Reject Me, Please

Monday, March 5th, 2007 • 5 Comments on Reject Me, Please

This week I received my first “thanks-but-no-thanks” rejection of the year and it hit me harder than it should have.  I’ve been writing (and, therefore, getting rejected) for fifteen years.  After the first couple of years (okay, seven) I toughened up enough so that a rejection didn’t mean a ruined day.  I’d read it, file it and shrug it off.  But I couldn’t shrug this one off.  I had to reread it a couple of times.  I ignored the comment about my work being “certainly good enough” and honed in on the part that said “we couldn’t fit it in the collection.”  I brooded over it.  Why didn’t it fit?  Why wasn’t I good enough?  Why?

After the sting of rejection wore off (and given that I’m not eating chocolate right now, it took even longer than it should have), I contemplated why this particular rejection had bothered me so much.  I know the story is good enough to be published and have no doubt I’ll find a home for it—probably within the next six months.  I have been selling 75% to 80% of my work on the first submission and another 10% to 15% by the second or third submission.  I have written very, very few things in the past three years that I haven’t sold.  That’s good, right?  That’s worth celebrating, right?

No.  That’s the problem.

I think the reason this particular rejection hurt was for the very fact that I’ve been selling so much.  I’ve gotten soft.  Complacent.  Spoiled.  I write it, I sell it.  It’s sweet, but when it happens too many times in a row I get lazy.  So now I’m second guessing this submission.  Should I have put more time into it?  Could I have made it a better story?  Did I do everything I could to make it my best work?  I really don’t know yet because I haven’t reread it, but I can’t help but wonder.

The other problem with selling consistently is that it means I’ve gotten comfortable.  I’m in a nice, safe place where I can write and sell and it’s a warm and fuzzy place to be.  Who wouldn’t want to be told how wonderful their writing is, how talented they are, how perfect their story is for a project?  No one, and I’m no exception.  But when all I’m doing is selling it means I’m not challenging myself.  Not pushing beyond what is expected of me, not raising the bar for myself, not trying new, different, scary things.  And that’s what writing is all about—or it should be.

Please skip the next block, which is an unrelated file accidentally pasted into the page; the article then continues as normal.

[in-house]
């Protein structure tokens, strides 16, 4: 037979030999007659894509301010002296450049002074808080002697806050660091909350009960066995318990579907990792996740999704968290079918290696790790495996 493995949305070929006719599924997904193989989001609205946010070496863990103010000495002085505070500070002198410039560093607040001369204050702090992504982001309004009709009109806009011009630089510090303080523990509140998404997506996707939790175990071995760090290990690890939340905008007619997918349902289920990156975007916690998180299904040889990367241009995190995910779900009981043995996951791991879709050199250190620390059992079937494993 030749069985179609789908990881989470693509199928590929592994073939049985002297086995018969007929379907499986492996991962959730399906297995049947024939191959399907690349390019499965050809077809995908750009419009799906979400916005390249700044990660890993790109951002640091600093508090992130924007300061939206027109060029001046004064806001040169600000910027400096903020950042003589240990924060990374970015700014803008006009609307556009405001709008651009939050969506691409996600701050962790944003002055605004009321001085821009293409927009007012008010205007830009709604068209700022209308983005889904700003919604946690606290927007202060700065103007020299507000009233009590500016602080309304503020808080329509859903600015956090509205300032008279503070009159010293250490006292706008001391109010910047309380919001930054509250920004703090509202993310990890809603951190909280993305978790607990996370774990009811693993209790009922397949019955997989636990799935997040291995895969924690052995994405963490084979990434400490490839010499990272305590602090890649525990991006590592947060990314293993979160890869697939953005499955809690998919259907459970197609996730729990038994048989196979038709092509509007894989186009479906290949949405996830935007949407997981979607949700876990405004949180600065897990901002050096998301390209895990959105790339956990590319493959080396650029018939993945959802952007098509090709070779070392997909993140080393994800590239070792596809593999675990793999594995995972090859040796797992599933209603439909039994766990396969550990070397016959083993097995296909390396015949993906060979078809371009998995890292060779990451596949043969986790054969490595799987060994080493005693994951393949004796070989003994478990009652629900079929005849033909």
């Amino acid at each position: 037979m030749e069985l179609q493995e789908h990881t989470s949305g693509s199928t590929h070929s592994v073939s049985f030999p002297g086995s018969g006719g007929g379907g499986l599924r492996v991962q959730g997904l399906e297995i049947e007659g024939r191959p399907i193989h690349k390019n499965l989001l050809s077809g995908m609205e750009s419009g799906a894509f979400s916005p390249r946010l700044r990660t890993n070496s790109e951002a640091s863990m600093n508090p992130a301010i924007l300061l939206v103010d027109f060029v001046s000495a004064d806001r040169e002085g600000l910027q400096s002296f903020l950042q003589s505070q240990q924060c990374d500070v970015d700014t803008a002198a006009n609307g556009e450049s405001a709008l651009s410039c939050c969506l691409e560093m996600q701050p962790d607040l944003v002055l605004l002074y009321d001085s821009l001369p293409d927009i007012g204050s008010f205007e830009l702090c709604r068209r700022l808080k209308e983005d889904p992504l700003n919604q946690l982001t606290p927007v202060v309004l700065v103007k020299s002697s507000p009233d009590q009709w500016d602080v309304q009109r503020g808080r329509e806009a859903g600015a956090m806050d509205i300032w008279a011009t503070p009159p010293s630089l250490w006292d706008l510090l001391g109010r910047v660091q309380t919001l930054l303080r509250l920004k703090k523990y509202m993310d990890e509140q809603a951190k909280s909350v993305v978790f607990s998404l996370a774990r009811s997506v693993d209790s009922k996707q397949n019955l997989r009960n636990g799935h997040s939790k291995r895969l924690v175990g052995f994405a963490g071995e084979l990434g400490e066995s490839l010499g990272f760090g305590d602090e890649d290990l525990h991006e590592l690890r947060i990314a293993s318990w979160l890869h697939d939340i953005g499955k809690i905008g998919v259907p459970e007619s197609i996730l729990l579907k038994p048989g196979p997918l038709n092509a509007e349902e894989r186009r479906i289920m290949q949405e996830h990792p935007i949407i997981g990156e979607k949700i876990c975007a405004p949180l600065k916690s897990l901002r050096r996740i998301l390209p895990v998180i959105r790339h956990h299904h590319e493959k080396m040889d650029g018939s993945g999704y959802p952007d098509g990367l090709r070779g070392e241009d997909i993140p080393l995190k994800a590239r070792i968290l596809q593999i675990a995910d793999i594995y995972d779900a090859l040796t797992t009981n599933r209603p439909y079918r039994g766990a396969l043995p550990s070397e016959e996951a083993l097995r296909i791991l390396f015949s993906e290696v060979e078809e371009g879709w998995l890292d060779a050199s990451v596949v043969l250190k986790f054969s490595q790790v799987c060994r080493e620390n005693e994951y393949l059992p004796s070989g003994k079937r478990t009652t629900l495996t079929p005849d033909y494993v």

So, my first rejection of 2007 is behind me and I doubt the next one will bother me as much.  It may sound crazy, but I’m going to try to get that next rejection really soon—for something that’s daring and different and completely unlike anything I’ve ever written before—because as long as I have the safety net of all these other sales, I might as well take a chance and try to get rejected.  What’s the worst that could happen?  I’ll make another sale and expand my horizons.

Posted by Kristina in Writing
  • Crystal says:

    Rejection. It always hurts, even if you’re used to it. I, like you, have been mostly accepted in my writing. But those rejection letters bite, and not in a way that’s arousing. Anyhow, I am rambling, as I often do. I stopped by to say chin up, keep smiling and write, write, write.

  • Anonymous says:

    You received that rejection for a reason. The reason? The world is out of balance. The reason the world is out of balance? You’re not eating chocolate. The solution to rejection? Have a piece of chocolate The result of eating chocolate? Sale of a story. What happens when you sell a story? You don’t feel stung and rejected. Why? Because of chocolate. See? It’s a milky sweet cycle. Hey…..what do I know. But if I were you, I’d take that sting and rub a little chocolate on it. The rest, as they say, will be chocolate history.

  • Tara says:

    I felt the same way this year when I got my first 2007 rejection. For some reason, it bothered me for days, and I spent a lot of time second guessing it, too. I know after getting hundreds of rejections, I should be able to handle this better, but it does sting sometimes. Thank you for your post.

  • Sage Vivant says:

    What a great post, Kristina. It’s too easy to just let rejection—especially when you’re not used to it—set you back and make you question whether you’re a good writer. But you’ve taken it past the self-pity point and decided to use it to take a fresh look at your writing, and that’s so damn mature!  But you know, another thing to remember about these crazy anthologies that we erotica authors submit to is that the criteria for acceptance is as varied as the editors who make the decisions.  What all of us have to remember is that the selection process is exceptionally subjective—particularly in the erotica genre. I have heard erotica editors say they rejected a story because it didn’t turn them on, and I find that SO lame. We don’t write stories to trip the erotic switches of the editors—we write stories that (we hope) capture some aspect of the human sexual experience and that tell a good story in the process. What’s “sexy” to one author may not be sexy to another—and it will have nothing to do with the quality of the writing and everything to do with the that editor’s subjective view of “hotness.”  Don’t let it get you down.  You sell so much more than you don’t because you’re an excellent writer. No editorial aberration will change that.  Keep up the great work!

  • Jennifer says:

    “I have been selling 75% to 80% of my work on the first submission and another 10% to 15% by the second or third submission.”

    That is OUTSTANDING! Good for you~

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